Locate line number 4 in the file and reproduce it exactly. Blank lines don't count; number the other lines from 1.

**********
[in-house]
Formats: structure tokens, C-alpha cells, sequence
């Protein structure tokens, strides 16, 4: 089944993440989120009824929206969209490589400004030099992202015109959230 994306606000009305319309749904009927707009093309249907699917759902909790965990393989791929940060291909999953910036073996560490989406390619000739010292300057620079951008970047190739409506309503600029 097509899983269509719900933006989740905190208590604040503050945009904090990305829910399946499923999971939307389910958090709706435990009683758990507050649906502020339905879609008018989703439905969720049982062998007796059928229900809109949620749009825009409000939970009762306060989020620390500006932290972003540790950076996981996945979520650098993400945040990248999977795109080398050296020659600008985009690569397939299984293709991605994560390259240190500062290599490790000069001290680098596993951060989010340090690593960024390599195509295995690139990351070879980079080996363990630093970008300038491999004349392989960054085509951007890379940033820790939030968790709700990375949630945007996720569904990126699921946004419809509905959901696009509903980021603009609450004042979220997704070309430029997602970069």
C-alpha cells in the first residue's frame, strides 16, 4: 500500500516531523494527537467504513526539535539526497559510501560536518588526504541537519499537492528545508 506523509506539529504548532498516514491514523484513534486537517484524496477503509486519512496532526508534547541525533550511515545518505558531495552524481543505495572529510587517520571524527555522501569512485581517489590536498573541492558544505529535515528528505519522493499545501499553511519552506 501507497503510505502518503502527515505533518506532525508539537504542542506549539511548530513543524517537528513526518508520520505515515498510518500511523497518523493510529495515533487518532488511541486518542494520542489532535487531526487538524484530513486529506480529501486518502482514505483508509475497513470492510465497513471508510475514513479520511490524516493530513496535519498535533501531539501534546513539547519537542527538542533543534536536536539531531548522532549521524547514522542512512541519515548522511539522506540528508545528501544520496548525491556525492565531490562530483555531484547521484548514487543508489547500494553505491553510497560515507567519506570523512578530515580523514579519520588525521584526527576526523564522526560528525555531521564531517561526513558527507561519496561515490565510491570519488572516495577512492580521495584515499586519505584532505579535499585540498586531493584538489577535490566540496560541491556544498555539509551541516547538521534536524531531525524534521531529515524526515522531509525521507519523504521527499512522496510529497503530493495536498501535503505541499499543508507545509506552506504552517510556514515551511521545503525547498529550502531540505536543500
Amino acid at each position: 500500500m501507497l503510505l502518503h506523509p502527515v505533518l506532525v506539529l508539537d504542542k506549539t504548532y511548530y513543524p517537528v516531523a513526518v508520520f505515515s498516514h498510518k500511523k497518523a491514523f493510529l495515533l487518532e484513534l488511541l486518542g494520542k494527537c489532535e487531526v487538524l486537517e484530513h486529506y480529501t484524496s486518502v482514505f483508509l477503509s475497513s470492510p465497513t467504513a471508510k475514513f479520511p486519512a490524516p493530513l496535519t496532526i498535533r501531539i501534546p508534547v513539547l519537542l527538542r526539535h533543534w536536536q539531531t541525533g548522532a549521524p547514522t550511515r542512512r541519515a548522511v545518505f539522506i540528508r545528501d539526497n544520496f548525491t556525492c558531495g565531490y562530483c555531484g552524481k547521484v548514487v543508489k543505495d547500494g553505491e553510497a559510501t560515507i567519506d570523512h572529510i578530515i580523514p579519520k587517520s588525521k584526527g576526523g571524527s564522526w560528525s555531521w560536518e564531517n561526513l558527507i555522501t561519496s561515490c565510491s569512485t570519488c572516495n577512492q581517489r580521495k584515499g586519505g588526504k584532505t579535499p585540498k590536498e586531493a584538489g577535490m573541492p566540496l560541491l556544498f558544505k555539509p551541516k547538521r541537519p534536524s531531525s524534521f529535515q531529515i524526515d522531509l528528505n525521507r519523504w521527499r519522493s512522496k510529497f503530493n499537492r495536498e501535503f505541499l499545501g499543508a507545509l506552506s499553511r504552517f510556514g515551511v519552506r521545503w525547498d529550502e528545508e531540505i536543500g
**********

C-alpha cells in the first residue's frame, strides 16, 4: 500500500516531523494527537467504513526539535539526497559510501560536518588526504541537519499537492528545508 506523509506539529504548532498516514491514523484513534486537517484524496477503509486519512496532526508534547541525533550511515545518505558531495552524481543505495572529510587517520571524527555522501569512485581517489590536498573541492558544505529535515528528505519522493499545501499553511519552506 501507497503510505502518503502527515505533518506532525508539537504542542506549539511548530513543524517537528513526518508520520505515515498510518500511523497518523493510529495515533487518532488511541486518542494520542489532535487531526487538524484530513486529506480529501486518502482514505483508509475497513470492510465497513471508510475514513479520511490524516493530513496535519498535533501531539501534546513539547519537542527538542533543534536536536539531531548522532549521524547514522542512512541519515548522511539522506540528508545528501544520496548525491556525492565531490562530483555531484547521484548514487543508489547500494553505491553510497560515507567519506570523512578530515580523514579519520588525521584526527576526523564522526560528525555531521564531517561526513558527507561519496561515490565510491570519488572516495577512492580521495584515499586519505584532505579535499585540498586531493584538489577535490566540496560541491556544498555539509551541516547538521534536524531531525524534521531529515524526515522531509525521507519523504521527499512522496510529497503530493495536498501535503505541499499543508507545509506552506504552517510556514515551511521545503525547498529550502531540505536543500